The pastor, who was also a carpenter, and his wife, a laundress who was also a singer, called her Sissy—Matilda Sissieretta Joyner, born January 5, 1868, Portsmouth, VA. She came three years after the close of the Civil War and seven months before the Fourteenth Amendment. She came to Jeremiah and his wife Henrietta, both former slaves who lived in a double house on Bart Street. In 1876, the family moved north to Providence, settling across from the Congdon Street Baptist Church. At school, the children called her Tilly.
In the dim orange churchlight, her voice sounded sweet and her eyes shone like sunlit honey.
In the gloaming, oh my darling
When the lights are soft and low
And the quiet shadows, falling,
Softly come and softly go
Within two years of moving to Providence, Jeremiah left his wife and daughter. In 1883, Sissieretta turned fifteen and began training formally at Providence Music Academy. On September 4 of the same year, she married David Richard Jones, a 21-year-old biracial bellman from Baltimore. When their daughter was born seven months later, 16-year-old Sissieretta called her Mabel Adelina, for the celebrated coloratura Adelina Patti. Her husband David became her manager. The couple lived with Henrietta; the two women likely sang the baby to sleep.
By age 18, Sissieretta had performed alongside established black vocalists like Flora Batson and Marie Selika. In February of 1886, a month after Sissieretta was invited to perform at New York City’s Steinway Hall, Mabel Adelina died of croup, an inflammation of the larynx and trachea. For a while, none of them could breathe.
Then, on April 5, 1988, Sissieretta finally sang in New York. The playbill called her “the rising soprano of Providence.” The newspapers called her Mme. Jones.
When the trees are sobbing faintly
With a gentle unknown woe
Will you think of me and love me,
As you did once, long ago
Her audience was white and it was black. Sometimes there were more of one or the other, sometimes not. They all leaned forward to see her better and they all hung off the balconies to listen. Sissieretta liked to sing in starched satin and jewels and golden rings. Her cheeks were dark pink and her teeth were white.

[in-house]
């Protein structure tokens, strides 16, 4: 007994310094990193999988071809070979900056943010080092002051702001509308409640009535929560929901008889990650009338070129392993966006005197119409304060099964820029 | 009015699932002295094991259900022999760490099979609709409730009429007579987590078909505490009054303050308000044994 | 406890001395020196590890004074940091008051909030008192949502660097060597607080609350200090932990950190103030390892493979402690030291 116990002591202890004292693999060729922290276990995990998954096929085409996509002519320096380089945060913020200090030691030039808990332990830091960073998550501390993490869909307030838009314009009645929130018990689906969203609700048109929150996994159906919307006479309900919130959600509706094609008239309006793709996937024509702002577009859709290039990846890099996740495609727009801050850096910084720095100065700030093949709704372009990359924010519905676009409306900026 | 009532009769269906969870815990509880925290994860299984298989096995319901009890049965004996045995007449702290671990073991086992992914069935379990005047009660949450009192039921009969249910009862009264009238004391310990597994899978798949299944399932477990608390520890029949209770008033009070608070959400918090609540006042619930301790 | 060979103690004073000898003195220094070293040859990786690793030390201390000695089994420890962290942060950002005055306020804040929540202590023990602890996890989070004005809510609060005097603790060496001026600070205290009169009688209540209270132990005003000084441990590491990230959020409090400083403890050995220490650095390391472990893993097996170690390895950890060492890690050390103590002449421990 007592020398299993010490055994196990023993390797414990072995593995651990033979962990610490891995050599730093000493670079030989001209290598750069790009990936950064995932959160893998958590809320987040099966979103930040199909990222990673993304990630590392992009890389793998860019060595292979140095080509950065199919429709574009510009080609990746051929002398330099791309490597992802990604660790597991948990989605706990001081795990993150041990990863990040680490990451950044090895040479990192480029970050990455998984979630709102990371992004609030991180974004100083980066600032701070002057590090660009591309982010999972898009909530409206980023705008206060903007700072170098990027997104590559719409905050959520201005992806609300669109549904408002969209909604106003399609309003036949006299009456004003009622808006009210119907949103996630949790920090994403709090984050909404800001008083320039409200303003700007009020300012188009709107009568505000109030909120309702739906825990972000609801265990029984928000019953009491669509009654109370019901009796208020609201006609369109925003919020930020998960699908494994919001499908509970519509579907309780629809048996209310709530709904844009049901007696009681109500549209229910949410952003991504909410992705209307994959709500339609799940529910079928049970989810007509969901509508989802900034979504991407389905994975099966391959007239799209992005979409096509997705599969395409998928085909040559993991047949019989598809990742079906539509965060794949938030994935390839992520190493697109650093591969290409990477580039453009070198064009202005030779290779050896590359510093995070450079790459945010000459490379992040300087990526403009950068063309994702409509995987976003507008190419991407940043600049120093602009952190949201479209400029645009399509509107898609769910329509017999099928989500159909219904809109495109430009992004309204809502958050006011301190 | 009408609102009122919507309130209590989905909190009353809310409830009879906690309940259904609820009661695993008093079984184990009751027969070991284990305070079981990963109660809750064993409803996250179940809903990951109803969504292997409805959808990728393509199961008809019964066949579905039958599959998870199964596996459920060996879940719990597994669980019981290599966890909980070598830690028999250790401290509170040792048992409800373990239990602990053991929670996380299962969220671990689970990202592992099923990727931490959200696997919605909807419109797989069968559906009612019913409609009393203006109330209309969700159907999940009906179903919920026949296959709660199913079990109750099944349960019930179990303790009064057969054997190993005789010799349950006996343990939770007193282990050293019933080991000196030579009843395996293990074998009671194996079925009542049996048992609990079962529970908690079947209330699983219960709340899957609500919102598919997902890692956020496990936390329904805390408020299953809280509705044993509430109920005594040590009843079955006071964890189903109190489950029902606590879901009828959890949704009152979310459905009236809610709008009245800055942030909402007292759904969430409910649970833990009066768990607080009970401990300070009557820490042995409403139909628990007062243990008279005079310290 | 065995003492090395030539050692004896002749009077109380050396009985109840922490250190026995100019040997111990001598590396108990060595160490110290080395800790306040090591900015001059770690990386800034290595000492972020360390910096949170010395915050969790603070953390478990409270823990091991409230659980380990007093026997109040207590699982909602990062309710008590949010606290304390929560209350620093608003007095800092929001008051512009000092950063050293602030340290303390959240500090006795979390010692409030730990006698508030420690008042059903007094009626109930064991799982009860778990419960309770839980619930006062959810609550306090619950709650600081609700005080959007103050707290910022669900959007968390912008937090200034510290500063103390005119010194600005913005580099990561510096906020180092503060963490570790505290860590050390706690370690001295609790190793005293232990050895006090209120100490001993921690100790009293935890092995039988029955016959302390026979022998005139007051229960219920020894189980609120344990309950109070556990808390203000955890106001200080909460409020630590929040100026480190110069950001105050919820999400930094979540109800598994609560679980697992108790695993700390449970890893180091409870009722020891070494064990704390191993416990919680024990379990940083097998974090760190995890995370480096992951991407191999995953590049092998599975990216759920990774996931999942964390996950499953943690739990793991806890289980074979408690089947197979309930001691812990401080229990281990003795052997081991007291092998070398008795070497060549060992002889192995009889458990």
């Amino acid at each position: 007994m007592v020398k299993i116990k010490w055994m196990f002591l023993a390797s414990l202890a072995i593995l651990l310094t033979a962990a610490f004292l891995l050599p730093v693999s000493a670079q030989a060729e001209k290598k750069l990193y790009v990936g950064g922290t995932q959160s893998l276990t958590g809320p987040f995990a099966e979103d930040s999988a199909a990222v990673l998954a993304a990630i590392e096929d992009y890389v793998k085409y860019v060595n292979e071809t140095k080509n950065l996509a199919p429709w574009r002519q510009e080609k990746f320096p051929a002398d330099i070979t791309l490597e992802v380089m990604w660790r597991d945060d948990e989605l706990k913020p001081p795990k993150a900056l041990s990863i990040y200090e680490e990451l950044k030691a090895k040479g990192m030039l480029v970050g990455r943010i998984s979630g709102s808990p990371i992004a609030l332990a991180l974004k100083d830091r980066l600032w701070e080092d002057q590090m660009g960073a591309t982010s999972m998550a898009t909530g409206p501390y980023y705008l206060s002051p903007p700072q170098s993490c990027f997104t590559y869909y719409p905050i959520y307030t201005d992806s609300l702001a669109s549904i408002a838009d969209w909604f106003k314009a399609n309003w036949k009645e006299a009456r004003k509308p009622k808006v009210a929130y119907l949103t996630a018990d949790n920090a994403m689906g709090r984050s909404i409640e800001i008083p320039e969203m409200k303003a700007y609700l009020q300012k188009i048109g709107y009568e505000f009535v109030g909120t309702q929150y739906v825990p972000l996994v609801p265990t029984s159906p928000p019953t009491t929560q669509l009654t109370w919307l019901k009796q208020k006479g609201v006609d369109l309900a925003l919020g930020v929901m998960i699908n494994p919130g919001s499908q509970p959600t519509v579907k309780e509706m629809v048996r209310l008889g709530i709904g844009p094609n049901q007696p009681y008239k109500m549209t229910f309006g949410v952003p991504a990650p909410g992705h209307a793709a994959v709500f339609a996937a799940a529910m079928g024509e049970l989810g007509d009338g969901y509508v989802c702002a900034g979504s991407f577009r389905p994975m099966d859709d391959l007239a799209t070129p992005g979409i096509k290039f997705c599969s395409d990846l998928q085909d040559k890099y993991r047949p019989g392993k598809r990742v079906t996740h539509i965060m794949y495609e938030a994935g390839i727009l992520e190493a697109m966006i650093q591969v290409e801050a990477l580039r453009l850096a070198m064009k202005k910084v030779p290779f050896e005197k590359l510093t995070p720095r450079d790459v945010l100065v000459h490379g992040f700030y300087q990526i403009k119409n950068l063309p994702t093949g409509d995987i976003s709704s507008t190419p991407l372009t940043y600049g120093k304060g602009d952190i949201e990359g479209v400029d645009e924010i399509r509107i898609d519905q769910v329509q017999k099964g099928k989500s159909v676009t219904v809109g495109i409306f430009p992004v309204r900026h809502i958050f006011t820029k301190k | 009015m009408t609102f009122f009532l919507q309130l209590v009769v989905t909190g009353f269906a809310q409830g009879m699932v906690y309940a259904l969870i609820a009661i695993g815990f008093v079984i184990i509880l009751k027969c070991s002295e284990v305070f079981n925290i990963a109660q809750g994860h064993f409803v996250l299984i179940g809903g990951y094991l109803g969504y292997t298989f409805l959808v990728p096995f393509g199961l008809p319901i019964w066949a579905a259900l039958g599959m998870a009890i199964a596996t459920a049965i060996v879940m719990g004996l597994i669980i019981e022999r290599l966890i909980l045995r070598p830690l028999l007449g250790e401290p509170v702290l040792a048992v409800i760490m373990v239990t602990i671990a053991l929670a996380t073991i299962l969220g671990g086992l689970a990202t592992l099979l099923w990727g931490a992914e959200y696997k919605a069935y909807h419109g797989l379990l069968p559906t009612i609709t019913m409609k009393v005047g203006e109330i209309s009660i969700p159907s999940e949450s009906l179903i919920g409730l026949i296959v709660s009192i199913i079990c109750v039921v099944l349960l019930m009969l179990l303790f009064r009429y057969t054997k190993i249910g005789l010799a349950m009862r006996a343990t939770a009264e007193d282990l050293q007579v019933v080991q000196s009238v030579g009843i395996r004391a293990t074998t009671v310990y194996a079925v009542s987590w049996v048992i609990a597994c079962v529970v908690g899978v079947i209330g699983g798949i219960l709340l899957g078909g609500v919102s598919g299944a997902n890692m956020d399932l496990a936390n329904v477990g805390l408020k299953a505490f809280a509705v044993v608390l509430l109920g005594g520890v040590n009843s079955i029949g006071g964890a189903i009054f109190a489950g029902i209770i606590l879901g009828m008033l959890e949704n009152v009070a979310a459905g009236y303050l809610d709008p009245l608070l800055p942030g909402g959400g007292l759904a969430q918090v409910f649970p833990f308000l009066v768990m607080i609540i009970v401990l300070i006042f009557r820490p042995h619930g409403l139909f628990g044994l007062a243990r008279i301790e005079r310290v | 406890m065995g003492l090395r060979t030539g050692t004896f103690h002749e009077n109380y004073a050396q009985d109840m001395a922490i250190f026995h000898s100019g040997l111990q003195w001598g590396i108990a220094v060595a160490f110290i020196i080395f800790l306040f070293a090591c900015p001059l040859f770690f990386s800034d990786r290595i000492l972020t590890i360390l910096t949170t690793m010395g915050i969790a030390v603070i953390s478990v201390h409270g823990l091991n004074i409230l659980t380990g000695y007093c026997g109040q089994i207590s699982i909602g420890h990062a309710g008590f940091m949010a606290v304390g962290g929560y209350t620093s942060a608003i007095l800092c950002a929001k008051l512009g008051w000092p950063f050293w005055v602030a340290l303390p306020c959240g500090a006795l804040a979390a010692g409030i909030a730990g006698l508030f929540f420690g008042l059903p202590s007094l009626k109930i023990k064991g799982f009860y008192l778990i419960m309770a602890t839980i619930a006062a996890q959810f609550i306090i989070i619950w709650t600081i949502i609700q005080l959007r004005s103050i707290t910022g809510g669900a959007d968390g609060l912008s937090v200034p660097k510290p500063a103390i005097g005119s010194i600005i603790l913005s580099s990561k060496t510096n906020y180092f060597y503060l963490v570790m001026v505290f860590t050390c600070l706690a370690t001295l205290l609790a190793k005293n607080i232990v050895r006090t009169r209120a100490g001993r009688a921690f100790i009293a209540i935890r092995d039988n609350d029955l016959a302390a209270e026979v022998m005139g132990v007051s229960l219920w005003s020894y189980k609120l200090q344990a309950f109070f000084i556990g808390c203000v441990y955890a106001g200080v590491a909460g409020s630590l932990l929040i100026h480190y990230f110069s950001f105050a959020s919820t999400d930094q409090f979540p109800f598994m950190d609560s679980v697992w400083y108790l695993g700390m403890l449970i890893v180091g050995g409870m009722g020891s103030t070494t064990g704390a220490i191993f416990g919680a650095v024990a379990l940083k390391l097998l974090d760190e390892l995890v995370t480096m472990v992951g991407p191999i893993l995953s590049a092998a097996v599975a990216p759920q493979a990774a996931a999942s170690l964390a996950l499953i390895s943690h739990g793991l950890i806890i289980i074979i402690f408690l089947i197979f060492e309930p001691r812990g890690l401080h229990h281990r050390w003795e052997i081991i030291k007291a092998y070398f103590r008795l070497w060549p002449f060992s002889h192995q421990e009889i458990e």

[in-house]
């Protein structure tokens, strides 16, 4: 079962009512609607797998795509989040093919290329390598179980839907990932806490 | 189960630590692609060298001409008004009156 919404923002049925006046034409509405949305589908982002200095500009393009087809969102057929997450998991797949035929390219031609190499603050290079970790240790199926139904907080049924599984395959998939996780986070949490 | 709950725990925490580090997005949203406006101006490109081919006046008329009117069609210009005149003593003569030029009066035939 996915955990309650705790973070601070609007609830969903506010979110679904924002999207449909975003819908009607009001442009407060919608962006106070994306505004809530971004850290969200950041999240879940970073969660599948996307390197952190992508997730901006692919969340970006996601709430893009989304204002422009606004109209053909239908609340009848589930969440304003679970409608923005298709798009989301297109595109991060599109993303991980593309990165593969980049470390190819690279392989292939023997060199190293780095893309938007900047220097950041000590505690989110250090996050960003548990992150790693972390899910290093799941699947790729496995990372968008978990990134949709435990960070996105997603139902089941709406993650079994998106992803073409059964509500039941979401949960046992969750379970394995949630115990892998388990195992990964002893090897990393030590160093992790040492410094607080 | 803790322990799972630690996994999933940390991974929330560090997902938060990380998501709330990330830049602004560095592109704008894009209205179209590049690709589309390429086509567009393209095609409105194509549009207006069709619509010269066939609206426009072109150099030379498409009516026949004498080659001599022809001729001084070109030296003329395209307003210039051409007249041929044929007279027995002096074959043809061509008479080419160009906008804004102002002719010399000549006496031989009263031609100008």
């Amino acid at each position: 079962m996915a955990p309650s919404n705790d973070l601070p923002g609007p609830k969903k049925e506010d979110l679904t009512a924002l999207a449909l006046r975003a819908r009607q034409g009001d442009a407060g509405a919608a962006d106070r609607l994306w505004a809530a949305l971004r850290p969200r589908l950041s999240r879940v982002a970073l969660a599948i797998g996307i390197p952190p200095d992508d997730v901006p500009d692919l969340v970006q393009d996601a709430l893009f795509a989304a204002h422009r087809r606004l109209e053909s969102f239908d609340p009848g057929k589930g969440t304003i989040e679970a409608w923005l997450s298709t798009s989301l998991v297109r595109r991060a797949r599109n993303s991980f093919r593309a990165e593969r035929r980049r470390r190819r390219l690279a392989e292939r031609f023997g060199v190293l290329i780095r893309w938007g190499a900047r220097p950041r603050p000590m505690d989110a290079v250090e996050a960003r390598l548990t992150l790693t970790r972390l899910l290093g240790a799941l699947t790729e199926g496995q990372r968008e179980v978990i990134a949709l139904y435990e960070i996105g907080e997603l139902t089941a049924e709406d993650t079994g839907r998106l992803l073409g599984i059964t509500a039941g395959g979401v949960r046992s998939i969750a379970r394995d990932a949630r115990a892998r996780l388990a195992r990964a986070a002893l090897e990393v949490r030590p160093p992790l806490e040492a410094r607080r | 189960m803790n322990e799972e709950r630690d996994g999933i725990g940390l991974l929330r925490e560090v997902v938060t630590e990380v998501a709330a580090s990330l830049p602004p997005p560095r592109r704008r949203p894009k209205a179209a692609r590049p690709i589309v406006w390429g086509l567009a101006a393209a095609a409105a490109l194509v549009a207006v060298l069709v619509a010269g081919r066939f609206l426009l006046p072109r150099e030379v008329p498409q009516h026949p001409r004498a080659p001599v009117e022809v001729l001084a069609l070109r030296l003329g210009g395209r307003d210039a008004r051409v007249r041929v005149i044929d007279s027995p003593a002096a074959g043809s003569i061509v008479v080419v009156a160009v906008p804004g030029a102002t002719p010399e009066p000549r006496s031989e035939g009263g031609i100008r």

The papers called her the “Black Patti,” for the celebrated coloratura Adelina Patti.
“There are newspaper reports of her performing at enormous state fairs, and when she finished singing the audience went silent,” her biographer Maureen Lee tells me. “You could hear a pin drop. And then they would just erupt in applause.”
Sissieretta said: “It rather annoys me to be called the ‘Black Pati. I am afraid people will think I consider myself the equal of Patti herself,” she told a reporter for the Detroit Evening News. “I assure you I do not think so, but I have a voice and I am striving to win the favor of the public by honest merit and hard work.”
Her voice reached the ears of Abbey, Schoeffel, and Grau, a management firm who had handled Adelina Patti’s South American tours and represented the whole Metropolitan Opera Company. Two tours through the West Indies and South America in 1888 and 1890 made Sissieretta an international star. She came back with seven medals, one large diamond, four pearls, one ruby, one emerald, five hundred dollars in gold from the Haitian President, and a diamond-studded tiara. She was 22.
The Louisville Post said: “What people saw was a negress of light color, attired in a very becoming gown, en train, which revealed a superb figure, surmounted by a head and face bespeaking plainly intelligence and refinement. She carried herself with dignity, save once when she [curtsied], and with much grace.”
After a show in Cincinnati, a critic wrote about the sweetness of her voice, its “melancholy warmth.” People lined up outside the stage door. She sang arias and art songs in Italian, German, and French along with popular ballads. The audience often requested her signature “Old Folks At Home” (“Swanee River”) as an encore. The song had been written in 1851 in “negro dialect” by Stephen Forster, a white man, to be performed by E.P. Christy, a white man who performed in blackface. A bowdlerized version remains Florida’s State Song.
In 1892, Sissieretta headlined the Negro Jubilee at Madison Square Garden in a pearl grey gown. “She is an artist,” said the New York Dramatic Mirror, “and the statement made by her manager that she is the greatest singer of her race should be altered to the statement that she is one of the best of any race.” Biographer Maureen Lee calls Madison Square the turning point of her career; there was even talk that the Metropolitan Opera would want her for “dark roles” in L’Africaine and Aida. Later that year, she became the first African American woman to sing at Carnegie Hall.